China and Russia intend to land astronauts on the moon

The United States will not return to the moon alone. Artemis is led by NASA, although it includes a number of foreign partners, including the space agencies of Japan, Canada, and Europe. China and Russia, two major space giants, aren't members of the consortium, but they have their own crewed lunar aspirations. In March 2021, China and Russia announced a collaboration on the International Lunar Research Station (ILRS), which, like Artemis, plans to establish a station near the moon's south pole.

Indeed, the two initiatives appear to be aiming for the same basic areas of lunar real estate highland regions that provide easy access to ample sunshine as well as the water ice anticipated to be abundant on the dark floors of polar craters. According to Chinese space authorities, the ILRS endeavor is divided into three phases: reconnaissance, building, and usage. The first phase is already underway, with data from China's robotic Chang'e 4 mission, which landed on the moon's far side in January 2019, being analyzed.

Over the following few years, the reconnaissance phase will be extended by the work of other, yet-to-launch robotic missions such as Chang'e 6, Chang'e 7, and Russia's Luna 25, Luna 26, and Luna 27 probes. The roughly ten-year building phase will begin in 2026, with more robotic missions from China, Russia, and (possibly) foreign partners. If all goes as planned, the ILRS will be ready to host crewed missions by 2036 or such. To be clear, this is only a suggestion, not a formal promise. The Chinese government has not yet formally committed to a crewed lunar landing. And, as a result of Russia's ongoing invasion of Ukraine, circumstances have altered dramatically since the ILRS plans were presented last year. Warfare is costly, and Russia may wind up diverting resources away from its civil space program to continue fighting. (Many of Russia's space collaborations have fragmented in the aftermath of the invasion, but the ILRS is still aboard, as far as we know.)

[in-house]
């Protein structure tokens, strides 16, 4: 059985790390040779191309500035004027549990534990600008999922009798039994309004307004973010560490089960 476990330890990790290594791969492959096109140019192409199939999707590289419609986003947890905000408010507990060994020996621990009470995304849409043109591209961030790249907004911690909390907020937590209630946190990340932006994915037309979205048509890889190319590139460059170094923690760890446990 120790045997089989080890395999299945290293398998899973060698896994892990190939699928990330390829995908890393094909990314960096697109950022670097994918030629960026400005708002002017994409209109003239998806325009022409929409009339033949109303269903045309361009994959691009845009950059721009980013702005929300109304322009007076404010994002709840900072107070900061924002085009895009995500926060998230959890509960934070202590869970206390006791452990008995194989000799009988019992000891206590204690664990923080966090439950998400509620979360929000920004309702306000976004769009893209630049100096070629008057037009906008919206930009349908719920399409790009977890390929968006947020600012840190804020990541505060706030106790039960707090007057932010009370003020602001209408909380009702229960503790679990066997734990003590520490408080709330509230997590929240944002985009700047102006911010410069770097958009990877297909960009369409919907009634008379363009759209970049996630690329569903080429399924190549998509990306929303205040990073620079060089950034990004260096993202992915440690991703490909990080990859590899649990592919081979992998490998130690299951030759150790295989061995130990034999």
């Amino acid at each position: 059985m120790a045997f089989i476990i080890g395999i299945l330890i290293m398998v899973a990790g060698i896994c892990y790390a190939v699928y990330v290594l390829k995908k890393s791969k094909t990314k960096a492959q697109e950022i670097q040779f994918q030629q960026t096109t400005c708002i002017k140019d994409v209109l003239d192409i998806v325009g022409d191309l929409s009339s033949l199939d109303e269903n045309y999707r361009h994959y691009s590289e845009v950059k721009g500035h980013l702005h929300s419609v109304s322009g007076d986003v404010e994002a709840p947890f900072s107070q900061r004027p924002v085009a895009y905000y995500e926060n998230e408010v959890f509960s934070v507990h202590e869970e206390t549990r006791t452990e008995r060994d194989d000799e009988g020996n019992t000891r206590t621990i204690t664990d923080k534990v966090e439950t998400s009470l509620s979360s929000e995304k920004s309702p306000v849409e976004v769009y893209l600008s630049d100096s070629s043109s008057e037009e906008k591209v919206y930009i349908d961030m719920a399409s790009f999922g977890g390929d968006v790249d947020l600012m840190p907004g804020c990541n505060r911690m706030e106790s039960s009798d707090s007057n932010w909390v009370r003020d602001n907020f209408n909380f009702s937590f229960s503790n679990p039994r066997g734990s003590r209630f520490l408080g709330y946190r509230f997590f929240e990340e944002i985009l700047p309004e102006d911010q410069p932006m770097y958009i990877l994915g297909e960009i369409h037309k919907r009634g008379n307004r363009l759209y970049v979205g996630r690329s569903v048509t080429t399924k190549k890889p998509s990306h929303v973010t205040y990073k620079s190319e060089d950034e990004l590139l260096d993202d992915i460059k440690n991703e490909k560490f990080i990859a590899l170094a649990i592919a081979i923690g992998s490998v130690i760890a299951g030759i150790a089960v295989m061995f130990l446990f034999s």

Of course, Artemis is accompanied by uncertainty. For example, SpaceX's next-generation Starship vehicle, which will serve as the program's first crewed lunar lander, must be completely operational within a few years. (Currently, SpaceX is preparing for the first-ever Starship orbital test flight, which might take place in the next months.) In lunar orbit, the gateway must take shape. And the SLS and Orion must function properly. So keep your fingers crossed for a successful launch on Saturday, and that Artemis 1 meets all of its objectives during the next five weeks. If the mission fails, the Artemis program's future steps become terrifyingly hazy.

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